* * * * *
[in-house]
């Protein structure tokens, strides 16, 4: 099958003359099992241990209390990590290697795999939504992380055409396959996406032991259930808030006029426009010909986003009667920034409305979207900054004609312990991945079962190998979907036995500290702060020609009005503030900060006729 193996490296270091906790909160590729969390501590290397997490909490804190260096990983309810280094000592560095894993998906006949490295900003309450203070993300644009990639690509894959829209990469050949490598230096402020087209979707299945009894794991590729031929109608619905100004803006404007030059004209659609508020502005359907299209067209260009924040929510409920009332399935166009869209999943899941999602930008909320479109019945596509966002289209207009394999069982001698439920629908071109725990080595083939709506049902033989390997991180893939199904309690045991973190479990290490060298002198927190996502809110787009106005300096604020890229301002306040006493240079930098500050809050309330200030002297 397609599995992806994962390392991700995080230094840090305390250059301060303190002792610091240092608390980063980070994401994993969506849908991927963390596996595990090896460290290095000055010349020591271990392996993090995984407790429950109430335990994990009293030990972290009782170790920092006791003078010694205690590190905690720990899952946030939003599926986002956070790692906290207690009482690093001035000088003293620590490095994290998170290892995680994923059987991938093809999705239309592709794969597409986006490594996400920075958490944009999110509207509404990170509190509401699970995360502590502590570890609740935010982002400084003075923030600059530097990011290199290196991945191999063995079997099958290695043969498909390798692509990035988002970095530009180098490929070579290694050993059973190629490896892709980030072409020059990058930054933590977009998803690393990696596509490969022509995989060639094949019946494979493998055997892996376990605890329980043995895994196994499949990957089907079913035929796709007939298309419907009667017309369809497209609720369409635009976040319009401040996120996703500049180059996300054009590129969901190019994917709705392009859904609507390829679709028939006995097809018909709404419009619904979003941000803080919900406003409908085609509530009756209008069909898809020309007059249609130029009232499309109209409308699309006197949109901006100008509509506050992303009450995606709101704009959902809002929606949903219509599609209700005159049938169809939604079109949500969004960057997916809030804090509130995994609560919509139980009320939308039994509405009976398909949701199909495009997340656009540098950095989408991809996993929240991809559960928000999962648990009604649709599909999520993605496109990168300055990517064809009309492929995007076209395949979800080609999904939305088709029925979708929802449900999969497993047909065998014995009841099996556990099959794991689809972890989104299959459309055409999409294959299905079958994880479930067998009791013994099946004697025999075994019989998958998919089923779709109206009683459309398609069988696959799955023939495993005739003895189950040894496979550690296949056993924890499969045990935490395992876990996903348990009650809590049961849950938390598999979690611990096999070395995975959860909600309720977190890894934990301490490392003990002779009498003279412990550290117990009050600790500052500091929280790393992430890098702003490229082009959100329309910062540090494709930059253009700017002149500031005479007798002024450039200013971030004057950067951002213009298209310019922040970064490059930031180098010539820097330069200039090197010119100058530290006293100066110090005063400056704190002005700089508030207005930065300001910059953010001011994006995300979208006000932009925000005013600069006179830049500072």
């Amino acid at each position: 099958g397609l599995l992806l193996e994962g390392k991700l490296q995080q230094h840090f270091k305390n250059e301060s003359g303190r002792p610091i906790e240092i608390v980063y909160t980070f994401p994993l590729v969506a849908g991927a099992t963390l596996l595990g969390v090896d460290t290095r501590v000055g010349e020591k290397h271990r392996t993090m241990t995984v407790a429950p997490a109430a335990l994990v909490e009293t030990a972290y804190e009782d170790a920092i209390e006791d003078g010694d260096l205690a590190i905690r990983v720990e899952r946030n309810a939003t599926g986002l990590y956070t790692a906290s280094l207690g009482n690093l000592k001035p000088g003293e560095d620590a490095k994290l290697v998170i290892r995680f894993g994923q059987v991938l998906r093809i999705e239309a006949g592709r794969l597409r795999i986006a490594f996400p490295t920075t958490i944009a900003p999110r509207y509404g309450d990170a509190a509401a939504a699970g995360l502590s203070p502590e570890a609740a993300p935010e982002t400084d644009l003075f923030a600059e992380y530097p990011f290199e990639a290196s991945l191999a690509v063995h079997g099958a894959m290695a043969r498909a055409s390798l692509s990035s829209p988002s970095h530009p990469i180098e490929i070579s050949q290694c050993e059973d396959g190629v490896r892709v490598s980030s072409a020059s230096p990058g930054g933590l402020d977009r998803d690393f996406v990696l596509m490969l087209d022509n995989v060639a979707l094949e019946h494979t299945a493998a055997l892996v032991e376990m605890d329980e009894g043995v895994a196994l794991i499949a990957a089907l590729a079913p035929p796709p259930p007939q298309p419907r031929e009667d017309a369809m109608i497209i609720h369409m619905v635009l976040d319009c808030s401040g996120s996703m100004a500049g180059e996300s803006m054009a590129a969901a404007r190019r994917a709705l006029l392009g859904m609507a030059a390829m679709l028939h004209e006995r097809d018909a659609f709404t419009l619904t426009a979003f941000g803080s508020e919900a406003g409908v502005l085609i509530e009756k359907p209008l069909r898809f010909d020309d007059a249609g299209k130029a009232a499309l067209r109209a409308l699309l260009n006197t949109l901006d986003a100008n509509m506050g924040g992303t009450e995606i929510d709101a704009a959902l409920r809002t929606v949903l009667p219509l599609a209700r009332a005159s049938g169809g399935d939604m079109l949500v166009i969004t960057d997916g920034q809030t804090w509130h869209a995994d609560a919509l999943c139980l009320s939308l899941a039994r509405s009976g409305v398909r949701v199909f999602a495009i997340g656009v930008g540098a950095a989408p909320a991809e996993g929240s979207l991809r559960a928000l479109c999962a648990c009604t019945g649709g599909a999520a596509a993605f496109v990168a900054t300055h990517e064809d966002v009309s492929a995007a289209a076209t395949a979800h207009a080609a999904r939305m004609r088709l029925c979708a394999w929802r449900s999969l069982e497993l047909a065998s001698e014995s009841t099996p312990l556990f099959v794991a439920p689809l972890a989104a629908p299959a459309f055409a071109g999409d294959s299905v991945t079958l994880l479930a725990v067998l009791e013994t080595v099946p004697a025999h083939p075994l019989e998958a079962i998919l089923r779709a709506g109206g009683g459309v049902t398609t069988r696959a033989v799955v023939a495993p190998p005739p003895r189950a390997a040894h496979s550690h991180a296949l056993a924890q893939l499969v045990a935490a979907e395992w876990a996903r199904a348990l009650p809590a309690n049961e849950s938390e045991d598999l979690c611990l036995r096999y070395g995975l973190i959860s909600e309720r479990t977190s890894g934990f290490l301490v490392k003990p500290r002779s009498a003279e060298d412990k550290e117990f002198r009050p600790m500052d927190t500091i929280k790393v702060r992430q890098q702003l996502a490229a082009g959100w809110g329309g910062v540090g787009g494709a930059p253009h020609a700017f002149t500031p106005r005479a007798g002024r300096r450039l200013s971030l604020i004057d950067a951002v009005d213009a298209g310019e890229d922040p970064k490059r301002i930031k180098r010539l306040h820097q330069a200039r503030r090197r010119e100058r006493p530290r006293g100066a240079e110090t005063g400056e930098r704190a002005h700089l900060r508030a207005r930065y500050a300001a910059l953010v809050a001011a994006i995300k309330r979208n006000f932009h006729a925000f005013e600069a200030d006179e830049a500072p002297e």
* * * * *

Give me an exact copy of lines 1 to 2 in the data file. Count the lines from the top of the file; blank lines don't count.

[in-house]
């Protein structure tokens, strides 16, 4: 099958003359099992241990209390990590290697795999939504992380055409396959996406032991259930808030006029426009010909986003009667920034409305979207900054004609312990991945079962190998979907036995500290702060020609009005503030900060006729 193996490296270091906790909160590729969390501590290397997490909490804190260096990983309810280094000592560095894993998906006949490295900003309450203070993300644009990639690509894959829209990469050949490598230096402020087209979707299945009894794991590729031929109608619905100004803006404007030059004209659609508020502005359907299209067209260009924040929510409920009332399935166009869209999943899941999602930008909320479109019945596509966002289209207009394999069982001698439920629908071109725990080595083939709506049902033989390997991180893939199904309690045991973190479990290490060298002198927190996502809110787009106005300096604020890229301002306040006493240079930098500050809050309330200030002297 397609599995992806994962390392991700995080230094840090305390250059301060303190002792610091240092608390980063980070994401994993969506849908991927963390596996595990090896460290290095000055010349020591271990392996993090995984407790429950109430335990994990009293030990972290009782170790920092006791003078010694205690590190905690720990899952946030939003599926986002956070790692906290207690009482690093001035000088003293620590490095994290998170290892995680994923059987991938093809999705239309592709794969597409986006490594996400920075958490944009999110509207509404990170509190509401699970995360502590502590570890609740935010982002400084003075923030600059530097990011290199290196991945191999063995079997099958290695043969498909390798692509990035988002970095530009180098490929070579290694050993059973190629490896892709980030072409020059990058930054933590977009998803690393990696596509490969022509995989060639094949019946494979493998055997892996376990605890329980043995895994196994499949990957089907079913035929796709007939298309419907009667017309369809497209609720369409635009976040319009401040996120996703500049180059996300054009590129969901190019994917709705392009859904609507390829679709028939006995097809018909709404419009619904979003941000803080919900406003409908085609509530009756209008069909898809020309007059249609130029009232499309109209409308699309006197949109901006100008509509506050992303009450995606709101704009959902809002929606949903219509599609209700005159049938169809939604079109949500969004960057997916809030804090509130995994609560919509139980009320939308039994509405009976398909949701199909495009997340656009540098950095989408991809996993929240991809559960928000999962648990009604649709599909999520993605496109990168300055990517064809009309492929995007076209395949979800080609999904939305088709029925979708929802449900999969497993047909065998014995009841099996556990099959794991689809972890989104299959459309055409999409294959299905079958994880479930067998009791013994099946004697025999075994019989998958998919089923779709109206009683459309398609069988696959799955023939495993005739003895189950040894496979550690296949056993924890499969045990935490395992876990996903348990009650809590049961849950938390598999979690611990096999070395995975959860909600309720977190890894934990301490490392003990002779009498003279412990550290117990009050600790500052500091929280790393992430890098702003490229082009959100329309910062540090494709930059253009700017002149500031005479007798002024450039200013971030004057950067951002213009298209310019922040970064490059930031180098010539820097330069200039090197010119100058530290006293100066110090005063400056704190002005700089508030207005930065300001910059953010001011994006995300979208006000932009925000005013600069006179830049500072």